Toxic relationships are nothing new. Last year, we gobbled up the interview between Kim Cattrall and Piers Morgan, in which she labelled the relationship with her Sex and The City co-stars as “toxic”.
Most of us are familiar with toxic relationships on a personal level too; we’ve struggled with romantic relationships that make us feel insecure and unvalued, we’ve warned friends of their manipulative partners over one too many Sunday brunch mimosas, and we’ve experienced an envy and drama-fuelled friendship that rivals Cady Heron and Regina George from Mean Girls.
But while we’re very familiar with the signs of a toxic relationship at home, we often forget that these signs can apply to our workplace too.
“The toxicity of any work relationship always comes back to the people,” says Skye London, the founder and lead career coach of Y Executive, a coaching firm that acts as a “personal trainer for your career”.
“Whether it be the leadership team, the person taking credit for your work or the gossip and office politics, a toxic workplace can make you feel trapped and manipulated. It can wreak havoc on your sense of self-worth and confidence – just like a toxic friendship or romantic relationship.”
Over the past year, more and more employees have come forward to expose toxic companies. Uber was accused of harassment and discrimination as part of their “bro-centric culture”. Google’s employees were locked in a “dirty war over diversity” with hundreds of internal emails and message board postings revealing gender racism and political violence.
And in September 2017, a group of clients and former employees came forward to blow the whistle on Macquarie Bank with claims of “up-skirting” (taking photos underneath women’s skirts), drink spiking and rampant drug taking. One female employee even reported her ponytail was chopped off while she was sitting at her desk.
While it appears the toxic jobs are all hanging out in the tech and banking industries, Skye maintains these cultures don’t discriminate.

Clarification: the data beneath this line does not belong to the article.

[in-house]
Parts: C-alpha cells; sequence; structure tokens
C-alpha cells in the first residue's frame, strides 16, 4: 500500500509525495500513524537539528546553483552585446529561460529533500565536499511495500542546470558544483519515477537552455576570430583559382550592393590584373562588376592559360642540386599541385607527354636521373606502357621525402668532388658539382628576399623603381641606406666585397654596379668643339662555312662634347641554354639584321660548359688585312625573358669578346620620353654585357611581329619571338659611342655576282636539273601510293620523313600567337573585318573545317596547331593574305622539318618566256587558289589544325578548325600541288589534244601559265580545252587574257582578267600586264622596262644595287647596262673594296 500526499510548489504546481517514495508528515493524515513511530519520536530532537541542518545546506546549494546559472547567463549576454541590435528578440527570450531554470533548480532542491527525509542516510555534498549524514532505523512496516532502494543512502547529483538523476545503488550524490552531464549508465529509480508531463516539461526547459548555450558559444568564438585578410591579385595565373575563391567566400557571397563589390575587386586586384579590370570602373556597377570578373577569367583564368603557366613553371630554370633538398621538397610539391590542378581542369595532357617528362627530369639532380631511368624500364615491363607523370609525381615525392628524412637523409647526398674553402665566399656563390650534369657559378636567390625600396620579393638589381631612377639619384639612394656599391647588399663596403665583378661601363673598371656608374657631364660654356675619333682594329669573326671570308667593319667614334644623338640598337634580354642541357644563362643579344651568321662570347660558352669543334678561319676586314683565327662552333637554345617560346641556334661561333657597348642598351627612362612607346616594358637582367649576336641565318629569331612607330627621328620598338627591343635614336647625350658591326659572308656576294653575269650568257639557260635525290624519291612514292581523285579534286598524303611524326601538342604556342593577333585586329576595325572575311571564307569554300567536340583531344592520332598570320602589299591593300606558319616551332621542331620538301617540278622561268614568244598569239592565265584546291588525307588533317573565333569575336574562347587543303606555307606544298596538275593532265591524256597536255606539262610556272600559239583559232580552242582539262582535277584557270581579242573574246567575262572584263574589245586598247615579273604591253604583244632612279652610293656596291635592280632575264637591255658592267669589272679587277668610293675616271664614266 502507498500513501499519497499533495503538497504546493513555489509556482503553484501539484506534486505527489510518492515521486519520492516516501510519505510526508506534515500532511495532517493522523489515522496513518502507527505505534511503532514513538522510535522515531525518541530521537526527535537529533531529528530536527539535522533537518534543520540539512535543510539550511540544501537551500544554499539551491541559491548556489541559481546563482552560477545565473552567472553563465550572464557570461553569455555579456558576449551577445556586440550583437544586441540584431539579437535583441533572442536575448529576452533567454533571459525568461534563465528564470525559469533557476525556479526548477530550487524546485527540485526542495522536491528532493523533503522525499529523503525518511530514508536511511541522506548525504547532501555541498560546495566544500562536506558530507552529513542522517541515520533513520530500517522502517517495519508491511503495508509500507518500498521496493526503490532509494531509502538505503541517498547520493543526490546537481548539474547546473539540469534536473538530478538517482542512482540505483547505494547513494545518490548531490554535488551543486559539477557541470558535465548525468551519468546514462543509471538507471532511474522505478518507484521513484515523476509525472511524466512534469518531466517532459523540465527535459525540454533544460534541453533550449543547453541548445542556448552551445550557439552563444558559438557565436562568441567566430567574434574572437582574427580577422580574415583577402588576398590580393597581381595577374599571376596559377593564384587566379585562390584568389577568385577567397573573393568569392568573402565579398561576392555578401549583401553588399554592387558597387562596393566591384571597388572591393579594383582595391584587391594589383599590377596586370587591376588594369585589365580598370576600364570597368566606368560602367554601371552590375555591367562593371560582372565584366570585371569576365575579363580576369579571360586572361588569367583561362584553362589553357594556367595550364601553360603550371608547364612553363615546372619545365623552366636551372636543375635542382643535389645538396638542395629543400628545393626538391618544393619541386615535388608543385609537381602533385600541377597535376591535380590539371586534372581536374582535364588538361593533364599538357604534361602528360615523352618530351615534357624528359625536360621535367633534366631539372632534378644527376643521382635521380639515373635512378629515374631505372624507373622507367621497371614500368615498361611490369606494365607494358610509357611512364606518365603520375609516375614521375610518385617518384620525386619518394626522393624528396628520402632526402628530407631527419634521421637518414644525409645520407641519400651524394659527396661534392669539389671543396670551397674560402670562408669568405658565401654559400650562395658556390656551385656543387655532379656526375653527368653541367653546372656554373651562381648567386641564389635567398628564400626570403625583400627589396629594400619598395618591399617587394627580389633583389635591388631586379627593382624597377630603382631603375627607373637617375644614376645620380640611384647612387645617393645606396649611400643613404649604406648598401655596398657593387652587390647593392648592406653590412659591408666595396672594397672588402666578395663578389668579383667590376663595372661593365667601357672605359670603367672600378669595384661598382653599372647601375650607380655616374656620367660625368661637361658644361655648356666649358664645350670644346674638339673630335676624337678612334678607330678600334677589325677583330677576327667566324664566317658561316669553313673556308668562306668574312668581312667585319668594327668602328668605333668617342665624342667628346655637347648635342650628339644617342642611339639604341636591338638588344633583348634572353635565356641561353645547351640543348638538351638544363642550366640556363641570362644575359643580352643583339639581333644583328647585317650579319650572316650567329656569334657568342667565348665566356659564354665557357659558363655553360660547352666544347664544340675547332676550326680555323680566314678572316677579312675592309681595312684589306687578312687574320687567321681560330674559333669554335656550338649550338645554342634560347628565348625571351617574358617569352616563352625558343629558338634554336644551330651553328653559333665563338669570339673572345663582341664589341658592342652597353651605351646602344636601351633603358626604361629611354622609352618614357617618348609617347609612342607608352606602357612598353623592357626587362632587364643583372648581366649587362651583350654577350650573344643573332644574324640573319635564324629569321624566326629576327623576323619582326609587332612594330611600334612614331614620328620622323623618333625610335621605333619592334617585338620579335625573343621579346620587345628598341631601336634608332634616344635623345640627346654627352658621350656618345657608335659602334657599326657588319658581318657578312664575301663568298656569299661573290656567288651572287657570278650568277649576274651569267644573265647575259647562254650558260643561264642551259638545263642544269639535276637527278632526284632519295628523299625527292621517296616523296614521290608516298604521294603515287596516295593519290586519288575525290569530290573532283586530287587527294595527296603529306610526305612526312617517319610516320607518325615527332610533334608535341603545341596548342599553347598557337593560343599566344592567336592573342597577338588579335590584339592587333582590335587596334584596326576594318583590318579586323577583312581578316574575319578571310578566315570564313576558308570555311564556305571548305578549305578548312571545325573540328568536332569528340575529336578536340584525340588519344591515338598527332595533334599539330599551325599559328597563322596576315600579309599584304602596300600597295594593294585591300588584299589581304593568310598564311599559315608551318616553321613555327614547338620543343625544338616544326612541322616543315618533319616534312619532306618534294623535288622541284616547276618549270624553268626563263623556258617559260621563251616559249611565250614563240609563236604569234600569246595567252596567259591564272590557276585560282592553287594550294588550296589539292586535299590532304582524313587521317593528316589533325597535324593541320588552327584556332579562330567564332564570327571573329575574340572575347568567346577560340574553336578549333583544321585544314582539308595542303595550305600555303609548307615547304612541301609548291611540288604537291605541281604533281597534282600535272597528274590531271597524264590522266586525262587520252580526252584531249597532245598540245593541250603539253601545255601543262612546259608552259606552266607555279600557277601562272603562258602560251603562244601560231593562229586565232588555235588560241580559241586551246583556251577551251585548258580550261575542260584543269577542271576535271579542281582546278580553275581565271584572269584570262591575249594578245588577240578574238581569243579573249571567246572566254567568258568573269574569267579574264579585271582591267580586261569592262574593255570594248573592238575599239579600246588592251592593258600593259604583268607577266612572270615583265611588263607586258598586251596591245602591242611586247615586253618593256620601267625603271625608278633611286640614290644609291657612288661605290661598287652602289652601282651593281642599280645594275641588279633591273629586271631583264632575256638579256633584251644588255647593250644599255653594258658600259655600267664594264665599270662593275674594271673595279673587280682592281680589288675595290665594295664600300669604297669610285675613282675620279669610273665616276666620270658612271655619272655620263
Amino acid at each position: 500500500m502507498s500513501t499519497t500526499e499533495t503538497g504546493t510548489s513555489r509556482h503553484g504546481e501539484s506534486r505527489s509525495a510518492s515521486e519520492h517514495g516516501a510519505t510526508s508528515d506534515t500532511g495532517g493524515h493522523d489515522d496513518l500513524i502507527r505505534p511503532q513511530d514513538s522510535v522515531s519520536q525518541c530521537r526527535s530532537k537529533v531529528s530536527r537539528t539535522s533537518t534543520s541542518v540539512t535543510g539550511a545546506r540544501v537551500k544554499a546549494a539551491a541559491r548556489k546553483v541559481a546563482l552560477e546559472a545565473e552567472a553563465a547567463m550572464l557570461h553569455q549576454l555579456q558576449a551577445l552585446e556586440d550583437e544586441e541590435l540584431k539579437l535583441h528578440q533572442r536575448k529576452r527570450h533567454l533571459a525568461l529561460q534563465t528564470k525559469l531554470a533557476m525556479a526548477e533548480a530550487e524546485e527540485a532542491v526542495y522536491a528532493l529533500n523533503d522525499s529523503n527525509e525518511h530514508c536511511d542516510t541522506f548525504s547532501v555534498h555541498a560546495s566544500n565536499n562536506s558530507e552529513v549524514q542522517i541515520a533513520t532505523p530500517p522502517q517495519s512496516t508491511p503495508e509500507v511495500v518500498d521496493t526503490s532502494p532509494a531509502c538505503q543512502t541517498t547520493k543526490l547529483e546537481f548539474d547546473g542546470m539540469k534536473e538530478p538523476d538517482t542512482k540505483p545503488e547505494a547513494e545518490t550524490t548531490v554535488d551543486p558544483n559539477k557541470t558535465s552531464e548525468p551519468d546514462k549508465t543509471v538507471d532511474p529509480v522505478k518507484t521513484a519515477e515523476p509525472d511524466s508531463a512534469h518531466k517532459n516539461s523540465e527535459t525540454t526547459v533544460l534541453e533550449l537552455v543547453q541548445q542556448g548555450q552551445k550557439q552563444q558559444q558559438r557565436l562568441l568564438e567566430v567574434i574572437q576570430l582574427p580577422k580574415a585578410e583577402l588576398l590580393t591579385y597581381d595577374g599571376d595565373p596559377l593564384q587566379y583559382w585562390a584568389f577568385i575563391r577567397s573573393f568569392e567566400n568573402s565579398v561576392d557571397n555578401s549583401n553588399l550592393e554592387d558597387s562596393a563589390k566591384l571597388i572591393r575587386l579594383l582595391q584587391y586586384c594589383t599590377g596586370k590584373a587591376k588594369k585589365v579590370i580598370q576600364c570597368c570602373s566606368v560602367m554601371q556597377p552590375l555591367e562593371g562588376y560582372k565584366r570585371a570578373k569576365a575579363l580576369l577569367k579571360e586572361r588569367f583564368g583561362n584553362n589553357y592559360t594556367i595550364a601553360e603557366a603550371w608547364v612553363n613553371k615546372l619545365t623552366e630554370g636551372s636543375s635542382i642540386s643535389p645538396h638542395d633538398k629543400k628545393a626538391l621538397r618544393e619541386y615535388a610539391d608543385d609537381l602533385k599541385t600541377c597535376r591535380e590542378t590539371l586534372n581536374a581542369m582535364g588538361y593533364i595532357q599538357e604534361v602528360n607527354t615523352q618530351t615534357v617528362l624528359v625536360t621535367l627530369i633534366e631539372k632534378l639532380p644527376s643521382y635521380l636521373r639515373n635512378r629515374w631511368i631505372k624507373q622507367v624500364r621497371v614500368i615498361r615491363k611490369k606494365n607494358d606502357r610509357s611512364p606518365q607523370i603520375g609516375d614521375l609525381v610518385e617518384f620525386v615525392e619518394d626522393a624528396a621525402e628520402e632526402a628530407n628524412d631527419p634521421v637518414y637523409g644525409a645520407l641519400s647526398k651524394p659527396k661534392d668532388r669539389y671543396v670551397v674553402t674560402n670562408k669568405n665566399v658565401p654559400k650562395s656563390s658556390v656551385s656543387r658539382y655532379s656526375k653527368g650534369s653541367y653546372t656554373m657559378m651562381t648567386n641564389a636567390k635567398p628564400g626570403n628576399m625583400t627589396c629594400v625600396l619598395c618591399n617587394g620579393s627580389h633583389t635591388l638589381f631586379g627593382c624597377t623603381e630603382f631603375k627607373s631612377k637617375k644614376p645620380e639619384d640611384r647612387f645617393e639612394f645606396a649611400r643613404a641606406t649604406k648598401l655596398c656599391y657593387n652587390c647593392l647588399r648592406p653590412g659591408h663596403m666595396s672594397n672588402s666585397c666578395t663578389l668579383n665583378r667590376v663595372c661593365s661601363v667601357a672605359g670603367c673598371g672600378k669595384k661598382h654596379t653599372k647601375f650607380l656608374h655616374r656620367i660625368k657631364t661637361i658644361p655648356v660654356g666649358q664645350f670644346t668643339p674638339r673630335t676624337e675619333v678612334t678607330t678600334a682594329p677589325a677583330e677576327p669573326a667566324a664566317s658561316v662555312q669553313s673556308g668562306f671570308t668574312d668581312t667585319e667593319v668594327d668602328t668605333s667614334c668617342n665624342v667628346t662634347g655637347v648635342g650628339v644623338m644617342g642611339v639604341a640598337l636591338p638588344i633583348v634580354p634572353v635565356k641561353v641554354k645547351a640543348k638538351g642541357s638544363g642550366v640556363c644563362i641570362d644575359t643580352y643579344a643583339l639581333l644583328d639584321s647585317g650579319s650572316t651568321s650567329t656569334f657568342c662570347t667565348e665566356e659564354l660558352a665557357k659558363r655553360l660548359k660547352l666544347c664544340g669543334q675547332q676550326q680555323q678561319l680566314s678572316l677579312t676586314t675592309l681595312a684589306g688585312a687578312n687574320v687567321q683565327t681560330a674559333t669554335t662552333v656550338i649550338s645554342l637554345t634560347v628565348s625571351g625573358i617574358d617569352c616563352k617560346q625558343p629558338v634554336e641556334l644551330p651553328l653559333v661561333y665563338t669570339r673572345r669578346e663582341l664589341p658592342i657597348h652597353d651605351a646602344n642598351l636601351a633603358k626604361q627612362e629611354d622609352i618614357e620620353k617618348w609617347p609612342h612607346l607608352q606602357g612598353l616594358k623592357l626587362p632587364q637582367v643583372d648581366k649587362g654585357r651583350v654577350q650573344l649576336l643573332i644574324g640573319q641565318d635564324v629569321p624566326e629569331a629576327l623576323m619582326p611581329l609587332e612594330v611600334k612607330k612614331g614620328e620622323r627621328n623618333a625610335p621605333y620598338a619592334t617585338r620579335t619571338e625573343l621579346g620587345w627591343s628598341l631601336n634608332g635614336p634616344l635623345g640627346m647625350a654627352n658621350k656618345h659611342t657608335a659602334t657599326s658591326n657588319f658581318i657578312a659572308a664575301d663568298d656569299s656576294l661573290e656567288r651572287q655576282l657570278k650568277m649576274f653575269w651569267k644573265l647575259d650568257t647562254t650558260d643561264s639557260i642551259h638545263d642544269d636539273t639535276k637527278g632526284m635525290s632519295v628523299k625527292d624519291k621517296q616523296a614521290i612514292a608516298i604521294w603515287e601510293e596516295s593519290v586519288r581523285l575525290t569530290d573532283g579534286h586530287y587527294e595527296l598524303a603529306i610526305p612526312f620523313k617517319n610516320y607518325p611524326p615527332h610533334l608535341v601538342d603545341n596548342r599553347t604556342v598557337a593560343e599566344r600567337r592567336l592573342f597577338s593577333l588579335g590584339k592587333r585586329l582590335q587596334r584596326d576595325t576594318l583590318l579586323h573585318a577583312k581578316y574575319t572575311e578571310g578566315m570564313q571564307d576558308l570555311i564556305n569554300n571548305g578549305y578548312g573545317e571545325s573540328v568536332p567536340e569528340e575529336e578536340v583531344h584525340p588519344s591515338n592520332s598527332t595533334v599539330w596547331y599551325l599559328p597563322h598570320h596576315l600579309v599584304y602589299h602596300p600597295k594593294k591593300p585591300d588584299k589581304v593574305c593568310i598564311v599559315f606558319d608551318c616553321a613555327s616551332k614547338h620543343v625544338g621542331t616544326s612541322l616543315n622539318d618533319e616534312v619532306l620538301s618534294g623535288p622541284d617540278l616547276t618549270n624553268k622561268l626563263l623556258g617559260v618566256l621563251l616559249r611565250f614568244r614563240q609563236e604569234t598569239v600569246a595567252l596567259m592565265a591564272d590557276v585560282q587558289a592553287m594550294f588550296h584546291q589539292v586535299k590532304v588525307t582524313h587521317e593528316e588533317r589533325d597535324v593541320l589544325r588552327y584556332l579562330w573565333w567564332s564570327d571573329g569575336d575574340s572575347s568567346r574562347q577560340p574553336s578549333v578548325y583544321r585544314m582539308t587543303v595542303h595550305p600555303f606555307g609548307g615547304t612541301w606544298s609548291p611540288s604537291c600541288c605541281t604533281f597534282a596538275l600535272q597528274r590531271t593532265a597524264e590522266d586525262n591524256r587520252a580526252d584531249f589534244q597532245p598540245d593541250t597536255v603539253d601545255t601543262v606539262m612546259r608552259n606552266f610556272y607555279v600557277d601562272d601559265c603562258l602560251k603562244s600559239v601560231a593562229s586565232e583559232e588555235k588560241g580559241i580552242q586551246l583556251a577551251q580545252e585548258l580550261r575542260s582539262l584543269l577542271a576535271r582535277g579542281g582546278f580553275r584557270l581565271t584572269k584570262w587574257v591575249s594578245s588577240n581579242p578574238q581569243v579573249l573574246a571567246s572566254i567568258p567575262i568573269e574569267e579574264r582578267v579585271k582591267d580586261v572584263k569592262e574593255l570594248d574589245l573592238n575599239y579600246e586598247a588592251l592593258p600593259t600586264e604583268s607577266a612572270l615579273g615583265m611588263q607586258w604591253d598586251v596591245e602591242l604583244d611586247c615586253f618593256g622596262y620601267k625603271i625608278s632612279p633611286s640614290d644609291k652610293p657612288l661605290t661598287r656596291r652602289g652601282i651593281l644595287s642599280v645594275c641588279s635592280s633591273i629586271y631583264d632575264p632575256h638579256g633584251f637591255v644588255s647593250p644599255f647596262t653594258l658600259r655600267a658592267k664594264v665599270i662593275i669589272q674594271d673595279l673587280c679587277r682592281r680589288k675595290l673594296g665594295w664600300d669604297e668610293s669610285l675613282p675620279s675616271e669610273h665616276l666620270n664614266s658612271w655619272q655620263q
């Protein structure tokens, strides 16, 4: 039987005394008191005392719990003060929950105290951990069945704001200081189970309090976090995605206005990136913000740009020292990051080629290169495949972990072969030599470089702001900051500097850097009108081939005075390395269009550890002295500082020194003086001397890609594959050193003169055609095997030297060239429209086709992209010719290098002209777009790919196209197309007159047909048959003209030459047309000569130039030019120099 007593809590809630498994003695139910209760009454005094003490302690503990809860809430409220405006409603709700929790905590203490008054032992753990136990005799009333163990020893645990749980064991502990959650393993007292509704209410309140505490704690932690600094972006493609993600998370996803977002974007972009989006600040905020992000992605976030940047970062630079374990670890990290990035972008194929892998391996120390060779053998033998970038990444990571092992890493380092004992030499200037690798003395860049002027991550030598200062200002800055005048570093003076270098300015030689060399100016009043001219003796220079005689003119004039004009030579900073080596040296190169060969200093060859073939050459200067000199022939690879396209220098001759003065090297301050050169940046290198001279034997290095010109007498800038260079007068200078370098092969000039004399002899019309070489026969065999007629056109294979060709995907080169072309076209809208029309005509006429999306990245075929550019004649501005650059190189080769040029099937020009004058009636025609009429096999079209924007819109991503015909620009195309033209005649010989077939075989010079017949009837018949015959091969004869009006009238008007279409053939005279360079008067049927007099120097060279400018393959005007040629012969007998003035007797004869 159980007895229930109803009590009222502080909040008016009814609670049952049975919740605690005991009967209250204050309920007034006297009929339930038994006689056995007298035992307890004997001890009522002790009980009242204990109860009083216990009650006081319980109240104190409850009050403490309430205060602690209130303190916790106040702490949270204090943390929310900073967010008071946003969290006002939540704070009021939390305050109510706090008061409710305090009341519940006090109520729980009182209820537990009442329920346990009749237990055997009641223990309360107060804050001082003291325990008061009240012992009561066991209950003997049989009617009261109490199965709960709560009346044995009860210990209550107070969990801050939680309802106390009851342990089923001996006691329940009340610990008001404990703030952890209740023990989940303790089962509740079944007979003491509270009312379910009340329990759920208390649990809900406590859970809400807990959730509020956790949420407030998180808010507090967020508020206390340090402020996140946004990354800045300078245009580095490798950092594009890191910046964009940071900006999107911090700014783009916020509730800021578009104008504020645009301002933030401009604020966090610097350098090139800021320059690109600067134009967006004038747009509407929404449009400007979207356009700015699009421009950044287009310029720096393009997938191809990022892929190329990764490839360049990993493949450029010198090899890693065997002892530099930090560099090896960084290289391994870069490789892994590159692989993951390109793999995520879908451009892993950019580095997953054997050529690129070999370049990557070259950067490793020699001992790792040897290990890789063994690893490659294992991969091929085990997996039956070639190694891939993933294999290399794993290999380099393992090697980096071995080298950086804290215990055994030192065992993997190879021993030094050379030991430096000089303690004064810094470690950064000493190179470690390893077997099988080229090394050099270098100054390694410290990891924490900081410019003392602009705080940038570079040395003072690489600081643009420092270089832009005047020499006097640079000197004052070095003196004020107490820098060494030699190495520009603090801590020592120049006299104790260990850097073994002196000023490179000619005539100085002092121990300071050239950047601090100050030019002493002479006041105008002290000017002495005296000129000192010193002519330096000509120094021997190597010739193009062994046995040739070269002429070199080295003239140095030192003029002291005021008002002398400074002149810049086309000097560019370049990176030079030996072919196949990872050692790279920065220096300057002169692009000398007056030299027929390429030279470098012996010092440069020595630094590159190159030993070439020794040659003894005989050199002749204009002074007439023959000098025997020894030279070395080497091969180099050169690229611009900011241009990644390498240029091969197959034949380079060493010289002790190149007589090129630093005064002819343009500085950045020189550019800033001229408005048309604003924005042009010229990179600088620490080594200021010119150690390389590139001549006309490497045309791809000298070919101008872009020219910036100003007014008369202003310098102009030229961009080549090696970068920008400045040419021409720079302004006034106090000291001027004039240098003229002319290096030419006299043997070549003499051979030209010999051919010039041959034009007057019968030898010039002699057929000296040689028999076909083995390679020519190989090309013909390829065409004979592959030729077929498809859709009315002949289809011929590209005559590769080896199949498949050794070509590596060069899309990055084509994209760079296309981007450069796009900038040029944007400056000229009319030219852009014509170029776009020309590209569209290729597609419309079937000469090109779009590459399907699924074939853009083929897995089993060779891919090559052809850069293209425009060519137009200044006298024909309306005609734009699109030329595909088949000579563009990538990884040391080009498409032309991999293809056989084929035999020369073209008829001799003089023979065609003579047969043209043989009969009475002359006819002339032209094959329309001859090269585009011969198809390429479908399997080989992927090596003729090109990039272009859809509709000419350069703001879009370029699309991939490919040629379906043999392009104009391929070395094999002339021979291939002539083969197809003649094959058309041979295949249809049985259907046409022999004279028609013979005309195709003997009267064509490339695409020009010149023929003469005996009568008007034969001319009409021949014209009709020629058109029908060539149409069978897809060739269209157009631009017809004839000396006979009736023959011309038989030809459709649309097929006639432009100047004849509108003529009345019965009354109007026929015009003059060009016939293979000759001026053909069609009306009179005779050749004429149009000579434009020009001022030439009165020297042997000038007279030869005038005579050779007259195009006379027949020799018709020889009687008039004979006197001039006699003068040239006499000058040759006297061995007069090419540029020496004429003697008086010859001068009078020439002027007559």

“Toxic workplaces are across all industries and professions. Also, it isn’t necessarily more common for women to experience toxicity in the workplace, but from what I’ve seen they often end up staying in the environment longer.”
“One of my clients took a long time to quit her job because she was certain she wouldn’t get the same flexibility or pay elsewhere. Her manager would tell her she was 'lucky to be able to work from home' and 'she was on a great salary considering how much experience she has'.
“The more times someone tells you you’re not going to do better anywhere else, the more you start to believe it.”
Skye goes on to share her major red flags and warns that if you can answer yes to any of them, your workplace is most likely toxic.
1. Your voice isn’t heard – EVER!
Have you ever contributed great ideas only to have them shut down? Not having your voice heard is not only a sign of a toxic job, but also a sign that your manager might be toxic too.
2. You’re not set up for success
This is where you haven’t been given what you need to be successful in your job. Its things like unachievable targets, unrealistic workloads or not having the tools to get the job done.
3. Your manager is rubbish and they aren’t about to change
If your manager is aggressive or immature, if they ignore you or if they are incompetent, then they are part of the problem. A toxic job doesn’t work without a toxic manager.
4. Promises are being broken
Not honouring promises breaks trust and just like any relationship, once you have lost trust it’s almost impossible to get it back.
5. There is a lot of gossip and office politics
You will experience gossip and office politics in almost every work environment. What makes it toxic is the amount, what is being said and how it is being handled.
6. There are changes happening but no one is talking about them
If one day you go to an all staff meeting only to find out that your senior manager has been replaced, or if you find out there is a new process only when you have completed it “the old way”, then this is going to amplify the toxicity.
7. Everyone around you is miserable
There is a real lack of enthusiasm, there’s no drive and it seems like no one wants to be there. Misery loves company and this kind of behaviour fuels a toxic job.
8. You hate going to work
You can’t put your finger on exactly what it is but there is something about heading into work that makes your stomach sink. If this is you, I recommend considering your next career move.
Find yourself nodding along to any of these signs? Skye has some advice for you.
“I recommend beginning the job search process as soon as you are aware that you are in a toxic job,” she says.
“The longer you stay, the more likely it is going to end badly. If you wait, it can turn nasty, or you might find yourself so desperate you start burning bridges, making mistakes with your work or even leaving without a job to go to.
“There’s not enough money in the world to suffer going to work in a role that doesn’t deserve you.”